Saying “yes, I will hire you as a contractor at this rate, for this project, in this timeline,” is a specific agreement with essential terms included.
If a contract is still in negotiation, either party is still capable of backing out and neither is legally held to the agreement. A contract becomes binding once the receiving party agrees through a clear statement that they accept the offer.
Not rejecting the offer is not the same as agreeing to an offer: without a clear statement of acceptance, there is no agreement.
Related: Dealing with a software contract? Discover all that goes into understanding and negotiating one to its fullest potential.
3. Meeting of the minds
This is the moment in which both parties are considered to have agreed to the contract at hand. In contract law, this step is also referred to as:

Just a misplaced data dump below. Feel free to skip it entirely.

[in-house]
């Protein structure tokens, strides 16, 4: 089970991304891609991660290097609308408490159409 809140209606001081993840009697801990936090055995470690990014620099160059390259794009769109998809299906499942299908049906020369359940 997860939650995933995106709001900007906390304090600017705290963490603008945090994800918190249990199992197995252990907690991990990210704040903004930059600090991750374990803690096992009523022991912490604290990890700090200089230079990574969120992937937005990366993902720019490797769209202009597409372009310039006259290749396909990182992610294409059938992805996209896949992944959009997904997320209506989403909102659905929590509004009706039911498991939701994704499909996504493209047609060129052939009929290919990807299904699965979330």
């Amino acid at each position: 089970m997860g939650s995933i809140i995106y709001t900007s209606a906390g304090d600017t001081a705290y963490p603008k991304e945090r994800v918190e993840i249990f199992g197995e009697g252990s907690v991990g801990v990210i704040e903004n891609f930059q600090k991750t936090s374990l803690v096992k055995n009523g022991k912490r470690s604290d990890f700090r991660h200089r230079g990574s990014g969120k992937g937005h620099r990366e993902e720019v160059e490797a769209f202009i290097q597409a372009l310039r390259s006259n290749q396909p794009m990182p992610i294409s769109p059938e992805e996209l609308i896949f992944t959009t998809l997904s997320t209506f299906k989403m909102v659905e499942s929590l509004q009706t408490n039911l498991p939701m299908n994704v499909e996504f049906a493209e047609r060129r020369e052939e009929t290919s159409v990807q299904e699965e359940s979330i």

Consensus ad idem
Contracts can be voided if it is found that one party did not properly consent, or that they consented under duress. Other reasons a contact could be voided is if there was misrepresentation of a product or service, or if there was undue influence during contract development.
Consideration is either a monetary payment or alternate method of payment agreed upon by the two parties engaging in a contract. The consideration must have value to the parties involved, and is exchanged upon completion of the agreed-upon service or action.
Consideration must be legal, and is sometimes held to a moral code. Examples of acts commonly incapable of being used as consideration are illegal acts like prostitution and gambling.
Contracts can be rescinded if the consideration ends up being worth less than anticipated, is damaged, or destroyed. For example, if you buy a house that is then found to be covered in mold, your home-buying contract may then be rescinded.
4. Legal capacity
Before entering into a contract with someone, ensure they are legally capable of doing so. For example, your toddler promising to eat their dinner is not a legally binding contract because they are a minor.